It would be so simple to just pen this review in driving test mode; it might go something like this:
"Acoustic blues pioneer Catfish Keith's 16th album is everything you expect from this guy, both more of the same and yet better, brilliant guitaristic virtuosity and flair both informing and complemented by his on-fire, enthused, totally "into-it" vocal delivery." But hell, such clipped brevity don't do the man justice, no sir. So here's a few hundred more words in praise of Mister Catfish - the real deal - and his stonking new album.
Now just in case you've not yet fallen under that ol' Catfish spell, here's some biog: since age 6, he's been settled in Davenport, Iowa, so it follows that "the mighty Mississippi, with all of its ghosts and legends, is at the heart of his life and musical heritage, with wellsprings of powerful, timeless music…" (Bravo, that liner note writer!) Four decades of devotion to the cause, then - full-blown immersion in the bottomless pit of deepest blues, gospel and roots music, that endless treasure trove. That's how come he can come up with fresh stuff every album, taking in both time-honoured and undeservedly obscure repertoire classics and even finding time and inspiration to pen authentically configured originals too. So all those usual arguments about how boring is a whole hour's worth of 12-bar blues, or do we really need to hear yet another version of this or that blues classic - they just fly straight outa that window in Catfish's company, as he just keeps on reinventing the music. And how! For as he puts it: "music for me is like a time machine, taking me back to the beginnings of when it first appeared in recordings … What holds all of this together in my mind is the sounds of the guitars themselves, and all of the infinite and oddball possibilities. … There is so much magic when all the parts are coming from one guitar… I love it!" (And that you can tell.)
One guitar it may be, but what a sound - or in this case eight different instruments, each one with its own special personality and unique resonance, and each carefully chosen for the song after hours of pre-studio tryout in different tunings or keys, "to see what works best". So Catfish has a choice between six- and 12-string and resonators, and can move between techniques (fingerpick or bottleneck slide) and playing styles with consummate ease. Non-guitar-nerds might be tempted to skip this sentence, but FYI four tracks are played on those gorgeous resophonic National Baritone Tricones, two on the baritone 12-string, one apiece on the Fairbanks F10, the Radio Tone Bendaway and Ark New Era and five on the famous Santa Cruz Catfish Special - which leaves one track (Johnny Horton's Sleepy-eyed John) played in a "little bitty old-time banjo" style on the Resolele, a resophonic ukulele prototype (a first on a Catfish record). Those doing the math will perceive that this all adds up to 15 - the explanation is that Catfish plays two different guitars on Please, Baby, a mellow, really cool Mississippi Sheiks love song that features doubletracked voice too. It's always a thing with Catfish that the most attention-grabbing numbers feature a baritone instrument, and the sheer power and resonance of these just literally stuns the listener into submission - when all there's left to do is to luxuriate in the groove. Take for instance the two "hypnotic-high"-related songs, Bea Foote's Weed and Curtis Jones' heavy-duty drag Reefer Hound, both done on the baritone 12-string, a sound of almost hallucinogenic opulence.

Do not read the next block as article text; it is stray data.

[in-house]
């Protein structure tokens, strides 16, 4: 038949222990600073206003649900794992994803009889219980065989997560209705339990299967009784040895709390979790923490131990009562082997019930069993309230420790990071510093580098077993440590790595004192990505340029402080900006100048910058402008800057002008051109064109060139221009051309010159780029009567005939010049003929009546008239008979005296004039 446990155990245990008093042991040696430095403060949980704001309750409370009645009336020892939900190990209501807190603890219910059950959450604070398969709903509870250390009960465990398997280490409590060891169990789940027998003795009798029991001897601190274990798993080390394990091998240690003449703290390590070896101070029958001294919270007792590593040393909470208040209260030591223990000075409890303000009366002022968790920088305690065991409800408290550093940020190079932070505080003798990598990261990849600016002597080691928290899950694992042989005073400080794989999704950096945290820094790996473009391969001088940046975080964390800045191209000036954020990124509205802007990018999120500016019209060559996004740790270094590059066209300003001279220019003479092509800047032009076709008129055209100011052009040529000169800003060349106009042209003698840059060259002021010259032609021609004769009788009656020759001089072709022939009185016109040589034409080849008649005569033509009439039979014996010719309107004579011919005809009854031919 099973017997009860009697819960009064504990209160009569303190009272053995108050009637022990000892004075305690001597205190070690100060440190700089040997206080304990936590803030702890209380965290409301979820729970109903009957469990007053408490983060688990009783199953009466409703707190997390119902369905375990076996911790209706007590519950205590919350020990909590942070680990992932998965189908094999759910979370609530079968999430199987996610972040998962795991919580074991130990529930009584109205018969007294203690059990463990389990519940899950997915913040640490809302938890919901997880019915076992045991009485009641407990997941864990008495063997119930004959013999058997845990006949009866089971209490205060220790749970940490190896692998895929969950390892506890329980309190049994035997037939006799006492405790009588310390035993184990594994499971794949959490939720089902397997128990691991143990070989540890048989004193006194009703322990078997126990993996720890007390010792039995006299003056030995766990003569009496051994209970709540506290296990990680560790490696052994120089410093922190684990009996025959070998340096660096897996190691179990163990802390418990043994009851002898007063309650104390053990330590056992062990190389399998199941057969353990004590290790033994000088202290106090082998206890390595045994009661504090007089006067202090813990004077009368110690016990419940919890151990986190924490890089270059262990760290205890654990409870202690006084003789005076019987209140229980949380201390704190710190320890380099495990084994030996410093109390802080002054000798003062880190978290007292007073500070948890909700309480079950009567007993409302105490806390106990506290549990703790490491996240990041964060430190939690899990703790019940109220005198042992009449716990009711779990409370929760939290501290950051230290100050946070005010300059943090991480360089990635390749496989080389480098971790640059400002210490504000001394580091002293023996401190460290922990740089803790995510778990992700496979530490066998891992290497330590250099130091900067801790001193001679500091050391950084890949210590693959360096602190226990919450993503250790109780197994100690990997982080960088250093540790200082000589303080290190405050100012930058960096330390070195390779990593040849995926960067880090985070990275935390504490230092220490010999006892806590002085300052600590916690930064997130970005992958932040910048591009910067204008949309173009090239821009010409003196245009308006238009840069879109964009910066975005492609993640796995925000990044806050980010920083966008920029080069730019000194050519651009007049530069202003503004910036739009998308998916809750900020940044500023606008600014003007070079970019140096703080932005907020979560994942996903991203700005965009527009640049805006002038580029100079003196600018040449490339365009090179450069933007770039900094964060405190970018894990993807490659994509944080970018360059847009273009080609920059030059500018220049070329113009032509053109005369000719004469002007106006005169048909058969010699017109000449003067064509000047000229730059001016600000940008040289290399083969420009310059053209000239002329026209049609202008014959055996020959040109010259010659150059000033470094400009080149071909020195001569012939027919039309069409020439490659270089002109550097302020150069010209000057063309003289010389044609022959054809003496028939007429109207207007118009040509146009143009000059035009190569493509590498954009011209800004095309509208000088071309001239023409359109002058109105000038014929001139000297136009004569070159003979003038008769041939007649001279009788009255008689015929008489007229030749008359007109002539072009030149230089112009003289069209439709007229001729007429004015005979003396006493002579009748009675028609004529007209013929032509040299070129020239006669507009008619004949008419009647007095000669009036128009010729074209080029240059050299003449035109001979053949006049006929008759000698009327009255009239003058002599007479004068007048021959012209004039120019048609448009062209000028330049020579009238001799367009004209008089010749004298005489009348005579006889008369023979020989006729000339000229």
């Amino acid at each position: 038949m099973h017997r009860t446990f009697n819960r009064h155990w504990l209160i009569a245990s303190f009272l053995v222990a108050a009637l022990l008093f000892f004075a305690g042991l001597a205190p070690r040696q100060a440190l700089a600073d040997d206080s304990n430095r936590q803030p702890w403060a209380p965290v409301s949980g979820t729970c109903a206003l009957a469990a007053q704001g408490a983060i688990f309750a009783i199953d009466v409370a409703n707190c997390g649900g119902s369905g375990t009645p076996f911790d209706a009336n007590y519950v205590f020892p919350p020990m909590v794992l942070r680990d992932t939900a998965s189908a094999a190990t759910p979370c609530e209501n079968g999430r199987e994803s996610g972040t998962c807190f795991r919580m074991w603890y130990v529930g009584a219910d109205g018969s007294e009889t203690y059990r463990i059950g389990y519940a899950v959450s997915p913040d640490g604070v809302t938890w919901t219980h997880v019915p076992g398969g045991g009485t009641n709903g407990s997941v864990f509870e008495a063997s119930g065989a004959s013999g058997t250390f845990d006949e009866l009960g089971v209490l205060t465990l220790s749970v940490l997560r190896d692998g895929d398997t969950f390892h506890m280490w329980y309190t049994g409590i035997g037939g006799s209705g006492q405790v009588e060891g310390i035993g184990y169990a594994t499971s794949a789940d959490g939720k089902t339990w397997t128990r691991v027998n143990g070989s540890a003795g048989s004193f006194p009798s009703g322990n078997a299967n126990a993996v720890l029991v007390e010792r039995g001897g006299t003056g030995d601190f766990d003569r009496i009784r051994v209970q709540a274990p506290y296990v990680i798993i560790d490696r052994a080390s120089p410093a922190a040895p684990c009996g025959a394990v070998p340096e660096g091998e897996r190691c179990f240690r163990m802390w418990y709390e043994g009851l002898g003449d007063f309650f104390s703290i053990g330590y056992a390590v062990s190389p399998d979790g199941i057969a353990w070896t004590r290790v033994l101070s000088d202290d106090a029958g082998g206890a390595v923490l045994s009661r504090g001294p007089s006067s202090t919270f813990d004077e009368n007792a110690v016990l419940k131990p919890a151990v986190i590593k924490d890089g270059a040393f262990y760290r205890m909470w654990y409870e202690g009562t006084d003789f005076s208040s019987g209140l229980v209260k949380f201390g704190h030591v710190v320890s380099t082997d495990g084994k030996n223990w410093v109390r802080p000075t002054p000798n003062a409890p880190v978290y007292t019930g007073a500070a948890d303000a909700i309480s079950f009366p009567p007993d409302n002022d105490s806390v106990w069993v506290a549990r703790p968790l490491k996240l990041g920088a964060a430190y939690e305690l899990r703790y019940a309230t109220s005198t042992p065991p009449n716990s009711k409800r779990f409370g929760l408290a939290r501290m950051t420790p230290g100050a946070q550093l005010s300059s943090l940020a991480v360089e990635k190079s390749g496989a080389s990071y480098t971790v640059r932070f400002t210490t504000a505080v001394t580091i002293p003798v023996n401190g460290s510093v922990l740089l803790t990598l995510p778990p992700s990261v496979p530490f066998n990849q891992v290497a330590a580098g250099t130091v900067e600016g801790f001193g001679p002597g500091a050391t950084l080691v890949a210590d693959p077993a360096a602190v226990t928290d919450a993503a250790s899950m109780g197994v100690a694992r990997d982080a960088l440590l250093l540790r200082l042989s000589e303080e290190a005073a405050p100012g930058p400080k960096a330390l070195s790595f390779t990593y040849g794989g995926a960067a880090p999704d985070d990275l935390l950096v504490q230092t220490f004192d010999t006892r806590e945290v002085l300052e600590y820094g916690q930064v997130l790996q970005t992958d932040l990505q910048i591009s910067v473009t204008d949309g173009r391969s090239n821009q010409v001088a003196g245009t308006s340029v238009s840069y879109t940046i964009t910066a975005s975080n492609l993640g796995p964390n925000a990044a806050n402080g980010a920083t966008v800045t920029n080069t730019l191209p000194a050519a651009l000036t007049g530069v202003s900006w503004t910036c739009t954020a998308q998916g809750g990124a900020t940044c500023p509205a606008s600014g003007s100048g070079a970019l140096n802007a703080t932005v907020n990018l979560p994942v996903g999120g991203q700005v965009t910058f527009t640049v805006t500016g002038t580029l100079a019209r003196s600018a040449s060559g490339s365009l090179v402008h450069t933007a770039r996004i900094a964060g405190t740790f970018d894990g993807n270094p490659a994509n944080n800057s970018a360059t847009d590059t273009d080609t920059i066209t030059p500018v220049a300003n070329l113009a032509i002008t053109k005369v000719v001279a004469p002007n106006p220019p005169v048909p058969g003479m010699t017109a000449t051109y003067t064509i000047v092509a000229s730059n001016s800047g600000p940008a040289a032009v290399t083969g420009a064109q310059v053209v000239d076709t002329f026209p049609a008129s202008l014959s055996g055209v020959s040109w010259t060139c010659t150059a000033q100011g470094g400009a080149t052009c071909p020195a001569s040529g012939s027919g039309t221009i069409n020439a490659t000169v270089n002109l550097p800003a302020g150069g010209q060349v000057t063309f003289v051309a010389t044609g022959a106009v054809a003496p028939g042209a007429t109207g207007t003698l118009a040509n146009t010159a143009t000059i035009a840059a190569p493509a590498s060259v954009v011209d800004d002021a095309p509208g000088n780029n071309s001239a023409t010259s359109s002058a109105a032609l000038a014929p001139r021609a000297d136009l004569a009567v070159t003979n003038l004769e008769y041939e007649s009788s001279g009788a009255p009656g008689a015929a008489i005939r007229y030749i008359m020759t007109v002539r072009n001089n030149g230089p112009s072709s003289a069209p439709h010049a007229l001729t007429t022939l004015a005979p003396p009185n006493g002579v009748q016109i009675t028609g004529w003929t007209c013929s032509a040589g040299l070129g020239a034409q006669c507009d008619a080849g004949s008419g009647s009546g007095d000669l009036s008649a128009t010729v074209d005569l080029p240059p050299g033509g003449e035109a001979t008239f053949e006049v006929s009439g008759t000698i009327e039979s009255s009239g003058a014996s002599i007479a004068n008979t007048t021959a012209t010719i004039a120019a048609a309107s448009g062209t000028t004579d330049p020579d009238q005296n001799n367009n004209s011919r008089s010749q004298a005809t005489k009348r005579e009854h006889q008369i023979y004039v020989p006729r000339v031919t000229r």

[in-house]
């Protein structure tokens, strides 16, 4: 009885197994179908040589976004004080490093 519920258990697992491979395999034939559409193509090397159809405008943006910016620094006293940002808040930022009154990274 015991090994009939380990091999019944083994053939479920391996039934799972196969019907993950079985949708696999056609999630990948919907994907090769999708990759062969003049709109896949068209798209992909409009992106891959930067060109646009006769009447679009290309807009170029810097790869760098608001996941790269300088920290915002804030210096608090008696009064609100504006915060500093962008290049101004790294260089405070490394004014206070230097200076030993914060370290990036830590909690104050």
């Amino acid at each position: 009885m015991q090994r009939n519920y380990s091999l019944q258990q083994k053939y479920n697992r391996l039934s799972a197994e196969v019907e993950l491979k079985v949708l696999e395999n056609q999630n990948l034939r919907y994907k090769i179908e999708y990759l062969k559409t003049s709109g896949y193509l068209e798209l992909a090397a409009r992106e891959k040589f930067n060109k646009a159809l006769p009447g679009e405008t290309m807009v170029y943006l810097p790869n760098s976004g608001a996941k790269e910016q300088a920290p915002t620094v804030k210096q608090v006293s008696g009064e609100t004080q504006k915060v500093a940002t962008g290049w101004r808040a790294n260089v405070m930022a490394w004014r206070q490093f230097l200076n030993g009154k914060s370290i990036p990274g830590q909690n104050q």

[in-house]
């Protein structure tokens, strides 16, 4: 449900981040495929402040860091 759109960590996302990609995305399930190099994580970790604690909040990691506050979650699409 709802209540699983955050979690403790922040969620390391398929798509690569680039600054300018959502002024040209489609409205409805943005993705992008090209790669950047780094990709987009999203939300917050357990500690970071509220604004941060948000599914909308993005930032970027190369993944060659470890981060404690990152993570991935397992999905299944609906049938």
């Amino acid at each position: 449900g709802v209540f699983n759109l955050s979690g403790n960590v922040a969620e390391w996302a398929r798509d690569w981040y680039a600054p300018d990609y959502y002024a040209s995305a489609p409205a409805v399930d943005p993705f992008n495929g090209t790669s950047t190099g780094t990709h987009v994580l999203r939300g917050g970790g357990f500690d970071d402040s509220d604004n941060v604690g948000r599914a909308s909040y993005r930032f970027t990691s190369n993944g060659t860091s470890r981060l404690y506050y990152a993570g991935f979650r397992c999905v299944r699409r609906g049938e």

Those songs played on the Catfish Special exhibit all the foot-stompin' "twang and wiggle" that provides the Catfish signature - there's Frank Stokes' It Won't be Long Now, the Jimmie Rodgers-penned title track and the jumpin' hot Catfish original Telling You, Pretty Mama. And a superbly delicate harmonics-rich take on the Elizabeth Cotton gem Shake Sugaree to close the set. Two standouts for me are the sanctified J.B. Lenoir number The Whale Swallowed Jonah (which features some animated percussive fretboard-tapping as well as brilliantly precise intonation from the Fairbanks) and a beautifully registered instrumental rendition of the Oaxacan waltz Canción Mixieca (famously heard on the Paris Texas soundtrack). Other highlights come with the fresh Catfish takes on Just Can't Keep From Cryin' Sometimes and John Hurt's Candyman; the latter a particularly persuasive demonstration of the deliciously playful humour in Catfish's vocal reinterpretation, entirely matching, and matched by, that very quality in his playing.
In which connection I can't go by without a plaudit for Luke Tweedy's truly excellent recording, which really brings it all on home in giving us the complete Catfish, that all-in-one interaction between man and body (vocal chords, fingers and feet), pure and unadulterated, in believable closeup but with room to breathe in a wholly natural image and sense of perspective.
This is absolutely one of the sexiest blues-roots albums you'll hear. For by not even half a minute into the first cut, the Catfish's got you on his hook, and you can't let go, nor do you ever want to. Well I sure don't!
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